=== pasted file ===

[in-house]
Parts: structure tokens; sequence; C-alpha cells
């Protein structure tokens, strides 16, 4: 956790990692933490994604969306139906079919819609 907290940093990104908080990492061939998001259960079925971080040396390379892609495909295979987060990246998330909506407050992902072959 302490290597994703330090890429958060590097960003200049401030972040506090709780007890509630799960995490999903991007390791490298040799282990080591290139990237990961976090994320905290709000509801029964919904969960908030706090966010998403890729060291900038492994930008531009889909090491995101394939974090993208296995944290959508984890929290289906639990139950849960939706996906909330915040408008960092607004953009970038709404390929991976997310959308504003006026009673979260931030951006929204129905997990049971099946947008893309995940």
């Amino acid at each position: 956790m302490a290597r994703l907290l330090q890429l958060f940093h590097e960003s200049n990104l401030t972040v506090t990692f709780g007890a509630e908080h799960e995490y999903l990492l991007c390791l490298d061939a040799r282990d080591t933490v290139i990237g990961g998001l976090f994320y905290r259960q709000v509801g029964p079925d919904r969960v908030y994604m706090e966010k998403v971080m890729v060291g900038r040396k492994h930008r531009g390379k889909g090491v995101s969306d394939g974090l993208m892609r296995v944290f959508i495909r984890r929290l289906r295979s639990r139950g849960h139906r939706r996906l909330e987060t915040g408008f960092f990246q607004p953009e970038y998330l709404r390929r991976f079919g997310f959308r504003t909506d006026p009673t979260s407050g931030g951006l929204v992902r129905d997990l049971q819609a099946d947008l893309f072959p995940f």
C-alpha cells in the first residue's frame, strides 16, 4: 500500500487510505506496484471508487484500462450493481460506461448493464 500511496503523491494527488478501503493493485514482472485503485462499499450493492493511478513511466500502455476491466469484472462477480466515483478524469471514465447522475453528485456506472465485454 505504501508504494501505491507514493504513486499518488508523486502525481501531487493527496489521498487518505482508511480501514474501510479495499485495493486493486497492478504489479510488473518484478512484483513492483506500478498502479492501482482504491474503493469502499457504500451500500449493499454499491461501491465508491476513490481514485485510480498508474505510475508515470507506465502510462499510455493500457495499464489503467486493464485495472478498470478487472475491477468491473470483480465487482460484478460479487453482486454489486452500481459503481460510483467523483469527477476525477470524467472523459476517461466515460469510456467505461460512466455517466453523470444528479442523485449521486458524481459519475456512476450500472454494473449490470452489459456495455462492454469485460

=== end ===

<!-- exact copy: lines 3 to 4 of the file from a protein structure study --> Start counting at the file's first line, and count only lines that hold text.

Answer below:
């Protein structure tokens, strides 16, 4: 956790990692933490994604969306139906079919819609 907290940093990104908080990492061939998001259960079925971080040396390379892609495909295979987060990246998330909506407050992902072959 302490290597994703330090890429958060590097960003200049401030972040506090709780007890509630799960995490999903991007390791490298040799282990080591290139990237990961976090994320905290709000509801029964919904969960908030706090966010998403890729060291900038492994930008531009889909090491995101394939974090993208296995944290959508984890929290289906639990139950849960939706996906909330915040408008960092607004953009970038709404390929991976997310959308504003006026009673979260931030951006929204129905997990049971099946947008893309995940």
């Amino acid at each position: 956790m302490a290597r994703l907290l330090q890429l958060f940093h590097e960003s200049n990104l401030t972040v506090t990692f709780g007890a509630e908080h799960e995490y999903l990492l991007c390791l490298d061939a040799r282990d080591t933490v290139i990237g990961g998001l976090f994320y905290r259960q709000v509801g029964p079925d919904r969960v908030y994604m706090e966010k998403v971080m890729v060291g900038r040396k492994h930008r531009g390379k889909g090491v995101s969306d394939g974090l993208m892609r296995v944290f959508i495909r984890r929290l289906r295979s639990r139950g849960h139906r939706r996906l909330e987060t915040g408008f960092f990246q607004p953009e970038y998330l709404r390929r991976f079919g997310f959308r504003t909506d006026p009673t979260s407050g931030g951006l929204v992902r129905d997990l049971q819609a099946d947008l893309f072959p995940f």